Windows are an extremely beautiful part of our homes.
Not only do they add to the aesthetic appeal of a house, but they are functional in keeping what’s inside, inside, and keeping what’s outside, outside.
If you want your windows to stay as beautiful as the day you got them, you’ll need to do some basic maintenance throughout the life of your home. One of the most important things you can do is check for rot.
Whereas new, clean wood feels dense and hard, rotted wood has a very different feel. Rotted wood is soft and spongy. In terms of window rot, the basic structure of a window can be broken down into several key parts to examine:
The Outside Trim/Brick Mold
First we have the outside trim, which covers the outside layer of the window and your home. You can think of the molding as a kind of bumper or extra protection for the windowsill and frame.
Through not as serious of a problem as if your window frame or sill were to rot, rotting trim can be a sign that your windowsill and frame have rot. On top of that, rotting brick mold can also lead to structural damage of your home, since water may be leaking in through the cracks of the trim.
Luckily, fixing the outside trim isn’t super difficult, and any handy homeowner can take a crack at it. To replace, remove the rotten trim and have it replaced with new matching trim. Although it is recommended that you have a saw to cut the trim to size, you can have your local hardware store do it for you.
Now, we get into the tricky stuff. The second area you have to worry about is the windowsill, which is the piece of wood at the bottom of the window. If this area starts to rot, water can seep down into your wall and not only cause mold and water damage to the wall (an expensive fix), but also electrical problems by damaging the wiring located behind the wall.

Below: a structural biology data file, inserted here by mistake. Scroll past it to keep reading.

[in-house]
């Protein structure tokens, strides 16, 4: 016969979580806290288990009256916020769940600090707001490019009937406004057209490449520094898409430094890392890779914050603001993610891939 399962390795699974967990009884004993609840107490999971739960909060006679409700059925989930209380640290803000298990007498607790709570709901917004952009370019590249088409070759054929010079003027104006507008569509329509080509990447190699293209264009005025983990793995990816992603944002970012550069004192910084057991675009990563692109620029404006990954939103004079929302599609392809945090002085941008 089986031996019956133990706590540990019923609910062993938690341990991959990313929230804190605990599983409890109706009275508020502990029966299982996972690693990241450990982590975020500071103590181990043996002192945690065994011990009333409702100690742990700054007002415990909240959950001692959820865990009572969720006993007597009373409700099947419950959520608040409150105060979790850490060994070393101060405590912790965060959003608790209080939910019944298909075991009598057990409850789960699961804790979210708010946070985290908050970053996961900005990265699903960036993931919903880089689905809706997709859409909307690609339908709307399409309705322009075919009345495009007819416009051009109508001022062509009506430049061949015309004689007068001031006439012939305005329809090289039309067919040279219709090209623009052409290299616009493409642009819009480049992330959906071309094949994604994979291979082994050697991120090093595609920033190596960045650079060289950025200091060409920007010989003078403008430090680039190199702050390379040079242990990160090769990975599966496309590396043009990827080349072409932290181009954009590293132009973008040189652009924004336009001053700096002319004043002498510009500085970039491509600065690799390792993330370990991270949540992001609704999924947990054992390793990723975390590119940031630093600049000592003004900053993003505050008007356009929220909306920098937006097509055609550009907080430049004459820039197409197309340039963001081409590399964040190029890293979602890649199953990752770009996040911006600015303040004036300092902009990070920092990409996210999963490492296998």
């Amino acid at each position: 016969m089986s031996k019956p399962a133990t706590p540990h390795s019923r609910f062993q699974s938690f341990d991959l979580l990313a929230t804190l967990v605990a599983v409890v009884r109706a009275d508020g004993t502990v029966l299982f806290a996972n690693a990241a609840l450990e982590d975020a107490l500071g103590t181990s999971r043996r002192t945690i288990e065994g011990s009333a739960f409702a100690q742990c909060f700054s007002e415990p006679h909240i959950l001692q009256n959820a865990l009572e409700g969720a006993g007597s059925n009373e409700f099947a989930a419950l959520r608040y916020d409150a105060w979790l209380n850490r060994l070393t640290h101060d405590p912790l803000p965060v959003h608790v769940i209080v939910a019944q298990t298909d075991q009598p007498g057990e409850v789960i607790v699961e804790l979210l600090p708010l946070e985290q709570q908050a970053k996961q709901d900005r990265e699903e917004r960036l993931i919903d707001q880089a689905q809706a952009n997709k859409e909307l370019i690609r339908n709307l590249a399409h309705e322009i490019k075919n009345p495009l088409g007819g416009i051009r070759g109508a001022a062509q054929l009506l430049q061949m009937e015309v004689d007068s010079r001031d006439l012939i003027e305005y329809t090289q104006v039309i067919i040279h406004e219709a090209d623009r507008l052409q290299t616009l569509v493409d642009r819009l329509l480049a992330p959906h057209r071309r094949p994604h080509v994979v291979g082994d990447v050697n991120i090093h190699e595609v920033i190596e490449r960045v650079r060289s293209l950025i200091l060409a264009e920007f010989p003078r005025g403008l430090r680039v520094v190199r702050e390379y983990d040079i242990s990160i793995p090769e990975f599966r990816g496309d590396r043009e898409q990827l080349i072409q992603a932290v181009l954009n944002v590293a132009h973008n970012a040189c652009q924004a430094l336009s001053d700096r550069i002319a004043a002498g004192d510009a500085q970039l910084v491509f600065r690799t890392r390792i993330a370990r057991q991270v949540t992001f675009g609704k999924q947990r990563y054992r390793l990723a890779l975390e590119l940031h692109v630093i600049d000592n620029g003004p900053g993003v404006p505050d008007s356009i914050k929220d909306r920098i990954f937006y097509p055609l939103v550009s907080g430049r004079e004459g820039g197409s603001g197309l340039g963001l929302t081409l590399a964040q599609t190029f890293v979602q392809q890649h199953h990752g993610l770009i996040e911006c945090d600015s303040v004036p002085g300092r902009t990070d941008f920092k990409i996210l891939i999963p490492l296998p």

To check, push down on the sill. If it cracks, moves, or in any way feels like it has give, then you will most likely need to fix this.
This is where the tricky part comes in. Depending on how far the rotting goes into the wall, you can cut it out and attach a new piece of wood to replace the rotten part of the sill. But, if the rot goes far into the sill and into the frame, then you have a bigger problem on your hands.
Which leads us to our next part: the window frame. Fixing the window frame can be very difficult. While you can replace the first 1-2 inches on the outside of the frame, any further and you end up getting into the structure of the window. At this point, you’ll likely have to replace the frame or entire window.
Other Things to Consider
Finally, you’ll want to look at the sash. The window sash is the actual window itself (the part you move up and down to open the window). There are typically two to a window. If there is any rot, window replacement is highly recommended.
Our biggest advice is to check your windows once or twice a year. We recommend checking when spring rolls around; during this time of year, the snow begins to melt and rain becomes more of an issue. Fall is also a good time to check. Look out for any standing water or buildup of snow on the sill, and don’t be afraid to poke and prod at your window. If the wood feels mushy or spongy, you’ve got rot.
As always, if you have any questions or would like to know more about what Omaha Door & Window has to offer, please don’t hesitate to reach out to us via our website’s Contact Us page. We’d love to help out! We’re also available on Facebook and on Twitter @OmahaDoor.
photo credit: There’s life in a dead train via photopin (license)